Why is my house so humid? Get answers here!
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Does your house feel like a sauna during the hot summer months? Are you wondering, “why is my house so humid”? This article will help you explore the causes of high humidity levels in U.S. homes, and ways to tackle the problem.
And tackle you must. The high humidity level can be quite problematic.
Not only does the heavy, moist air make your living uncomfortable, but it can also lead to mold growth, poor indoor air quality, and wood rot. And, serious health issues such as skin and respiratory problems.
So, why is my house so humid, you’ll ask? There could be many causes for your home’s high humidity. Based on the specific problem, you could fix the issue and make your house feel comfortable as well as smell fresh all year round.
What are the symptoms of excessive humidity in your house?
While we understand that you can’t keep measuring the humidity levels in your home with a humidity or dew meter, there are some important telltale signs that indicate that the humidity is too high inside your home. These could include clammy skin, visible moisture buildup, foggy windows, and a heavier atmosphere. Perhaps a musty odor, dust mites, or the smell of mold and mildew.
Here are some of the signs you can watch out for.
- Visible condensation on cooler surfaces such as windows, room mirrors, plumbing pipes, and in your basement area. If you spot any of these, check the surrounding area to see if the moisture spreads to the walls.
- Wet stains on the ceiling, dark spots, discoloration on the walls, or crumbly stucco.
- Peeling paint or creaking floorboards.
- Continuous headaches, shortness of breath, frequent allergy symptoms such as wheezing or chronic cough.
- A distinct odor of mold and mildew.
If you experience any of the above symptoms, you should have your home thoroughly checked.
Read more: Condensation spots on walls
Why is my house so humid?
Several factors contribute to your home’s humidity. Apart from the obvious effects of the surrounding climate and temperature, you’ll also have to consider the house design, its construction and the building materials, the use of a vapor retarder, the home’s insulation, and how airtight the property is.
Then, there are other factors such as an ineffective (too large or too small) air conditioner capacity or oversized windows that you must consider. Let’s explore all the reasons below.
The local climate
Climate can directly affect the humidity in a house. For example, a house in Florida will have much higher average humidity than say one located in California.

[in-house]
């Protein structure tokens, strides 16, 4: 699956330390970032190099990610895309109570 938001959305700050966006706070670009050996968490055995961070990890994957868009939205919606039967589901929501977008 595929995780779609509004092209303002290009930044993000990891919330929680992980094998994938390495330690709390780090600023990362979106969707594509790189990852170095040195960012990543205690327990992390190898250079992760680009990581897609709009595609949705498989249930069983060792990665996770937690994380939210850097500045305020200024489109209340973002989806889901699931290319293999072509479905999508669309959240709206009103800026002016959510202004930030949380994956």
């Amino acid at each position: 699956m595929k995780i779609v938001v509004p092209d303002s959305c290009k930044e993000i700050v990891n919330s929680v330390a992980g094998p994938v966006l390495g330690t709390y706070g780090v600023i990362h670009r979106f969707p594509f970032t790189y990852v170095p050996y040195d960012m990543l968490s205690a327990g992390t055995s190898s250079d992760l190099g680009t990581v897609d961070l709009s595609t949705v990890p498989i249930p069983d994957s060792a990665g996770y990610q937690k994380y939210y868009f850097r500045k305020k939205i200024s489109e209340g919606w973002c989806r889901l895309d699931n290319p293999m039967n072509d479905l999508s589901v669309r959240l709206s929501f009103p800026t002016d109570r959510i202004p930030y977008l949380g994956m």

It’s likely to be musty inside a residence if the outside air is unusually humid. The primary cause of an uncomfortable living atmosphere and a key contributor to growing indoor humidity levels are the changing seasons and temperature fluctuations. A good way to deal with this issue is to insulate your home well.
Poor ventilation system
A sound ventilation system and air circulation can help control a home’s humidity, structural integrity, and health.
Also remember that everyday activities such as cooking, running the dishwasher, and long hot showers can affect humidity levels – naturally adding more moisture to the air. The solution to this problem is to keep moisture-prone areas such as bathrooms and kitchens well-ventilated by opening a window or installing an exhaust fan. You can hire a professional who will direct your home appliances, such as clothes dryers and stoves, to vent outside of the home.
A leak in the plumbing system – either from a bathroom sink or a kitchen sink – can increase the moisture in the air. It’s important that you regularly check the plumbing pipes for any cracks, leaks, or corrosion.
If you spot wall discoloration, bubbling wallpaper, peeling paint, a dripping sound, or a musty smell – you have a leak.
Finding and dealing with a plumbing leak in the early stages could help you prevent serious water damage, musty smells, and potential mold growth.
Read more: Old house plumbing
Moisture from the soil beneath your home
The soil underneath your home’s foundation can penetrate inside your home as rising damp. The reason could be ineffective yard grading that allows groundwater or excessive rain to accumulate near your home’s foundation. Poorly insulated basements can make the issue worse.
To prevent this problem, ensure good yard grading and remember to clean your rain gutters and downspouts correctly and regularly. You may even consider installing awnings above your windows and doors to keep the water out.
Read more: How to remove old gutter sealant
Your HVAC system may be inappropriate
An oversize window or a too-large AC unit may be the reason for the excessive moisture inside your house. The evaporator coil inside an air conditioner acts as a dehumidifier and pulls humidity from the air. However, if the air conditioning system is too large, it may cool a room too quickly. It will not have sufficient runtime to dehumidify your home properly. Therefore, it’s always a good idea to consult an HVAC technician before installing a cooling or heating system in your home. The ultimate goal is to achieve the ideal humidity level inside your home for safe and healthy living.
We’re sure you’ll not ask why is my house so humid, again. Now you know the culprits and the ways to reduce humidity in your home. Excessive humidity is not just uncomfortable, it can be detrimental to your health and home. In the worst-case scenario, excessive moisture can be suffocating or lead to breathing problems. Therefore. It’s important to maintain the ideal level of humidity indoors.
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